Risk Sharing Framework Simulation Outcome Report

Photo by Navin Kumar is licensed under the CC BY-NC 4.0 license.

Risk Sharing Framework Simulation Outcome Report

Humanitarian actors share a common goal of supporting affected people, often in difficult contexts marred by conflict or environmental disaster. Inevitably, “risks” materialize in the form of fiduciary, reputational, operational, or other concerns that complicate effective delivery of humanitarian assistance.

Many humanitarian actors have used risk management and risk sharing approaches borrowed from the commercial sector to address these challenges, which often focus on the avoidance or transfer of risk to other actors. Yet this commercial approach does not reflect the collective nature of humanitarian response—any risk that is transferred or avoided ultimately affects the ability to meet the needs of the affected population.

Organizations including InterAction saw an opportunity to analyze, identify, and ultimately institutionalize more effective risk sharing practices. This work began under the Grand Bargain’s Risk Sharing Platform in 2021, with the goal of bringing together risk experts from NGOs, U.N. agencies, and donor governments to improve the way organizations identify and share risks. The Platform created the Risk Sharing Framework—a set of seven principles with guiding questions that organizations can adapt to different contexts across the entire delivery chain to find mutually beneficial outcomes.

To bridge the gap between the Framework and its application, InterAction, with the support of the International Committee of the Red Cross and the Netherlands Ministry of Foreign Affairs, created a simulation that organizations could use prior to launching pilot projects based on the Framework.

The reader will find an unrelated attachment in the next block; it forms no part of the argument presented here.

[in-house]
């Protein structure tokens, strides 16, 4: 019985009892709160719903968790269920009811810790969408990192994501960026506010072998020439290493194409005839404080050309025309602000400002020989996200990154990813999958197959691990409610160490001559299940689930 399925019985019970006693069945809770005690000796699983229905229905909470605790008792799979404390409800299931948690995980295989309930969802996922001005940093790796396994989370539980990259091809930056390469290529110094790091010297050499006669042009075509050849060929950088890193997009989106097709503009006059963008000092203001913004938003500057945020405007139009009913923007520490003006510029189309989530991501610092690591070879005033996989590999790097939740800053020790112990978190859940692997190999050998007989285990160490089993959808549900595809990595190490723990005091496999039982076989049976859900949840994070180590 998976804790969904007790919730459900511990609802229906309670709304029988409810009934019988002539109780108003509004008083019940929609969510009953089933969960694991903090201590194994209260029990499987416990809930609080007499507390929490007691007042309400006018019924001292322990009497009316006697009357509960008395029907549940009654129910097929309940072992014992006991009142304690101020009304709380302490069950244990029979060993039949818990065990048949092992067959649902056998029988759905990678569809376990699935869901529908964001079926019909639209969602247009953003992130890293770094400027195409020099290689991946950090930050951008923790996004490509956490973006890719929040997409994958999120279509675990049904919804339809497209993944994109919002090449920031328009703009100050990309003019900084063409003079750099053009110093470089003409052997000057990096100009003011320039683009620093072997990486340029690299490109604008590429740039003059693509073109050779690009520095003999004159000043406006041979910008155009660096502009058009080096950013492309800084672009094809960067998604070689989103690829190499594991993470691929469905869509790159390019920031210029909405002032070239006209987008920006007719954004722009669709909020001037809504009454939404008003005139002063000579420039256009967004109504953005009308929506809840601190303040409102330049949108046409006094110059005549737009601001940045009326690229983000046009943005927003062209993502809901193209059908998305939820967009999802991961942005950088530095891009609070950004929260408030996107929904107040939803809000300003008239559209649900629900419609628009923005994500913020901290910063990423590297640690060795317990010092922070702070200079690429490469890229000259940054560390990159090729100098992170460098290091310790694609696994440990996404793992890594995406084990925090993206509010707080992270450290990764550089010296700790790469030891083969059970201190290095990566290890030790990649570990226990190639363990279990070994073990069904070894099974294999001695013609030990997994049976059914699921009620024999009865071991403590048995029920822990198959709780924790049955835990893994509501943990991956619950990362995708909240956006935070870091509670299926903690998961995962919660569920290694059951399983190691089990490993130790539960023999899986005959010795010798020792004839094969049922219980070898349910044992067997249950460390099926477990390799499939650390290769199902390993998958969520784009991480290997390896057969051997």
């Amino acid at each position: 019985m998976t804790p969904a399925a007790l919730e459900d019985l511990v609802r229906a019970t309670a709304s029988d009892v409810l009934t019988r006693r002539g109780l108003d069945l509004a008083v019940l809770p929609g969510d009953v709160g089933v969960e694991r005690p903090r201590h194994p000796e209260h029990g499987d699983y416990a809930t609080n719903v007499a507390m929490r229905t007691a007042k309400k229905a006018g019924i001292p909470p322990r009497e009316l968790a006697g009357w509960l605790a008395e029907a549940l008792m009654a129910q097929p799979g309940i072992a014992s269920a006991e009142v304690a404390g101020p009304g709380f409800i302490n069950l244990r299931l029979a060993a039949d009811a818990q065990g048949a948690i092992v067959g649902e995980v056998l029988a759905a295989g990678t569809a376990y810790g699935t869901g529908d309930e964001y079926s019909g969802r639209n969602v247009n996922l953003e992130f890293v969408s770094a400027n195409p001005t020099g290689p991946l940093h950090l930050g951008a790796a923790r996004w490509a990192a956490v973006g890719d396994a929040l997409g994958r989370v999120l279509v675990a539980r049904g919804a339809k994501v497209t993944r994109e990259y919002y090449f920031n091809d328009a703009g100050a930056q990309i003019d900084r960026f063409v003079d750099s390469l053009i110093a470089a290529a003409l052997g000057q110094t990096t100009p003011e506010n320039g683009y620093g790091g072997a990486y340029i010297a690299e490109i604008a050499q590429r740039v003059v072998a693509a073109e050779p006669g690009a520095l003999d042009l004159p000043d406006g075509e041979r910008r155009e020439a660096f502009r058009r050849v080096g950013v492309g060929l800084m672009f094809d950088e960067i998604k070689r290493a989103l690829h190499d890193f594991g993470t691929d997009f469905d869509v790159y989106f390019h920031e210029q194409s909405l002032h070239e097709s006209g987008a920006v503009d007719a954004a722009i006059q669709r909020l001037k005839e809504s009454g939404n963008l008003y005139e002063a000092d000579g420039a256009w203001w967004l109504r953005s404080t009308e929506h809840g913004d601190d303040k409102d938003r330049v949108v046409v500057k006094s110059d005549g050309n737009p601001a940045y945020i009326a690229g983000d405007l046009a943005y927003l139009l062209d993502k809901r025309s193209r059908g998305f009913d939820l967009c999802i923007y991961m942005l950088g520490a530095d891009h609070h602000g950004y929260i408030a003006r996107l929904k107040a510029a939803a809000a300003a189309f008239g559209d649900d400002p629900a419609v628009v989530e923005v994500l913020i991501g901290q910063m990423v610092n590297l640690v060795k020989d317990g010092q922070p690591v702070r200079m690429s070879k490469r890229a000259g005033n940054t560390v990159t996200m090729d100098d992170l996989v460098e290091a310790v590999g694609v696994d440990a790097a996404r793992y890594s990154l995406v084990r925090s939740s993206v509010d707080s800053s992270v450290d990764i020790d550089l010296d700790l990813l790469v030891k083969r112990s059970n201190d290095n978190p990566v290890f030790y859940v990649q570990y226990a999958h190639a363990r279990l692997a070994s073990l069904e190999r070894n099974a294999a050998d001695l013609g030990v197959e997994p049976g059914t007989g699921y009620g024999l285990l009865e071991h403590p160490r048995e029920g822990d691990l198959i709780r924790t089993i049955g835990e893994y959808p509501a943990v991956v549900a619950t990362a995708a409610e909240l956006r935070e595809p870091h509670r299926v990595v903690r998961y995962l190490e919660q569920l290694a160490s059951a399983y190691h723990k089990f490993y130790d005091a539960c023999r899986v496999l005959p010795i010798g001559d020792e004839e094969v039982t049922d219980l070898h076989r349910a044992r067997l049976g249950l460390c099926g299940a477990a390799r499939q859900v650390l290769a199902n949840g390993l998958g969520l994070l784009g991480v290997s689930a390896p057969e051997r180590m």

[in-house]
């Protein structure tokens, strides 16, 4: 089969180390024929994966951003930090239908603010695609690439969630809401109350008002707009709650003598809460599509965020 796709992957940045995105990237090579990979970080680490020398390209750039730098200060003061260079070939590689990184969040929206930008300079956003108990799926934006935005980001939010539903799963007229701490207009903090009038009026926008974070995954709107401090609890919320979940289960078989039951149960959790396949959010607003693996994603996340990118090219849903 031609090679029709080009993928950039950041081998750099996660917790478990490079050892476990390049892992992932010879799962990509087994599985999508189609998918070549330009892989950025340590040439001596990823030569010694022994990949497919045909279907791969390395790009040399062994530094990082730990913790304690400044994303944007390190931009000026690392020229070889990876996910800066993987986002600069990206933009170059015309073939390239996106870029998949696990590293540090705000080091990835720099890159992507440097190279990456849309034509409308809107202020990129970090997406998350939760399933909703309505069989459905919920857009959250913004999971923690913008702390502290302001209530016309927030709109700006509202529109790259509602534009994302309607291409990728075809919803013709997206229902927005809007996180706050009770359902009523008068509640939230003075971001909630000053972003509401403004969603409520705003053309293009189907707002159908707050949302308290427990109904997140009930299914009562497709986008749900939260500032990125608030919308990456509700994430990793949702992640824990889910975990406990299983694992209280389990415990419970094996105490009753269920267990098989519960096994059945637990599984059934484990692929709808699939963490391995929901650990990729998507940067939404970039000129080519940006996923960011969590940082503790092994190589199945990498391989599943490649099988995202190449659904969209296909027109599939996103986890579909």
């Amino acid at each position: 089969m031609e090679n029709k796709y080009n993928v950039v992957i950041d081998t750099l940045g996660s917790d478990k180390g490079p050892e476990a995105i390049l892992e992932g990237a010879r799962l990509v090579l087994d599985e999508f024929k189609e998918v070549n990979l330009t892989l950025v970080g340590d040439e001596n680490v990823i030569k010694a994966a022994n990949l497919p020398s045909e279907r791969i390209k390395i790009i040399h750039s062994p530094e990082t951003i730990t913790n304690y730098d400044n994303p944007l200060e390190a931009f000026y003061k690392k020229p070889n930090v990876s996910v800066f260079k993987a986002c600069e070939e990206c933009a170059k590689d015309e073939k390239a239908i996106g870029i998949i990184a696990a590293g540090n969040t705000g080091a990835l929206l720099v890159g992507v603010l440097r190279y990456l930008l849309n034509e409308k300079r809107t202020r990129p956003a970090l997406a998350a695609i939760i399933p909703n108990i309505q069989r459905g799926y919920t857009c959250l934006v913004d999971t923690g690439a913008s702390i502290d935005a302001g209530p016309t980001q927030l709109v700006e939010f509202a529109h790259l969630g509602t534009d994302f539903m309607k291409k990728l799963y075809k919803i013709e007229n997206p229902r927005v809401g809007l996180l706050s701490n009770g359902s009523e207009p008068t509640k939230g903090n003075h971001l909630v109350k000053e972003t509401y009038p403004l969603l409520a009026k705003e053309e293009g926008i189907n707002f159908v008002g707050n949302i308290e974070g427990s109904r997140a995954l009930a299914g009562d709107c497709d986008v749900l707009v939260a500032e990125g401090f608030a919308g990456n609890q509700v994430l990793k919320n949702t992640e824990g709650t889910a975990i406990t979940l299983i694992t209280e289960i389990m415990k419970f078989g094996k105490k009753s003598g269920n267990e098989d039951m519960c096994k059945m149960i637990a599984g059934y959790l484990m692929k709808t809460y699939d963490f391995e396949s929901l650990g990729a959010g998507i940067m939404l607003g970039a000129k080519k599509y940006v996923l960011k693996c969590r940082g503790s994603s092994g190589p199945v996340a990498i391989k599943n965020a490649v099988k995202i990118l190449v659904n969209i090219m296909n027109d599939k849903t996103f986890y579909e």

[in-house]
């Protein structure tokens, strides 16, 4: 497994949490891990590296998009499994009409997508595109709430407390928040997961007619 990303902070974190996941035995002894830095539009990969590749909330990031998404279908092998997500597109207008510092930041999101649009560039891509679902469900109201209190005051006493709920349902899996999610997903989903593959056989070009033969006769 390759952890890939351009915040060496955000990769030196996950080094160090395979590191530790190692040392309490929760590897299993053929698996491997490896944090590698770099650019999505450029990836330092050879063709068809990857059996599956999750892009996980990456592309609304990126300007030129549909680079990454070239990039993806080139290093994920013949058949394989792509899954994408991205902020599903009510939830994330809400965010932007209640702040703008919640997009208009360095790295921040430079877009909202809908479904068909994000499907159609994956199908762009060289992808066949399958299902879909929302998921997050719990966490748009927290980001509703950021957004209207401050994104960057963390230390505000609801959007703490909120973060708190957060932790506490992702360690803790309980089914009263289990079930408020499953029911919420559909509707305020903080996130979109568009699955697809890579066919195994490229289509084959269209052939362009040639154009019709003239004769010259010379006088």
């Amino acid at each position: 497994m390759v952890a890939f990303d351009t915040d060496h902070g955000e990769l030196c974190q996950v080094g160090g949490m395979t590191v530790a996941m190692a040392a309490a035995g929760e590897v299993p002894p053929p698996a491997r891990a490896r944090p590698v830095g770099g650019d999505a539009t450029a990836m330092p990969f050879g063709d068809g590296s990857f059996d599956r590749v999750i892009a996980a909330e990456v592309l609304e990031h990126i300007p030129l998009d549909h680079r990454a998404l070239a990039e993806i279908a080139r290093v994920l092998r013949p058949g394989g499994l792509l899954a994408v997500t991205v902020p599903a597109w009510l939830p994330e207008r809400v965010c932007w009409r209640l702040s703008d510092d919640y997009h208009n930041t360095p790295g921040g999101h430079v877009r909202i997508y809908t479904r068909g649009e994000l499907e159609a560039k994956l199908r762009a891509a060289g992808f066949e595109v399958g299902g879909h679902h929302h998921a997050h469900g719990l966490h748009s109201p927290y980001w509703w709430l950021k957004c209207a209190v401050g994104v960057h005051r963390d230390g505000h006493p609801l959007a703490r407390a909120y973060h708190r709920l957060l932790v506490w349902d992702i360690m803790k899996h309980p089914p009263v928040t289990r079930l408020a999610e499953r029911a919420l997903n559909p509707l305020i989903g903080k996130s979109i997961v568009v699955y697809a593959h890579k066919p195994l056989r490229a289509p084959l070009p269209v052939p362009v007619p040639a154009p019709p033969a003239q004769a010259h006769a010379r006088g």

InterAction is now publicly releasing the Risk Sharing Framework Simulation Outcome Report, offering insights, lessons-learned, and key takeaways from InterAction’s simulation exercise.

The simulation involved stakeholders from a variety of U.N. agencies, NGOs, and donor governments who were assigned roles within the humanitarian delivery chain. Participants were led through scenarios which invited them to use the framework to create a risk sharing action plan, ultimately testing how plans stood up against common risks. The simulation proved to be an essential tool in testing the Framework’s limitations and guiding organizations toward real-world applications.

The Outcome Report builds on these lessons learned, provides key takeaways, and highlights the value of putting effort into shifting internal organizational dialogue. It notes the need for preventive action as well as being able to react jointly when new risks arise, while maintaining that affected people and their needs stay central element to any risk sharing process.

For more information, please contact Sophie Gillman (sgillman@interaction.org) and Christine Knudsen (cknudsen@interaction.org).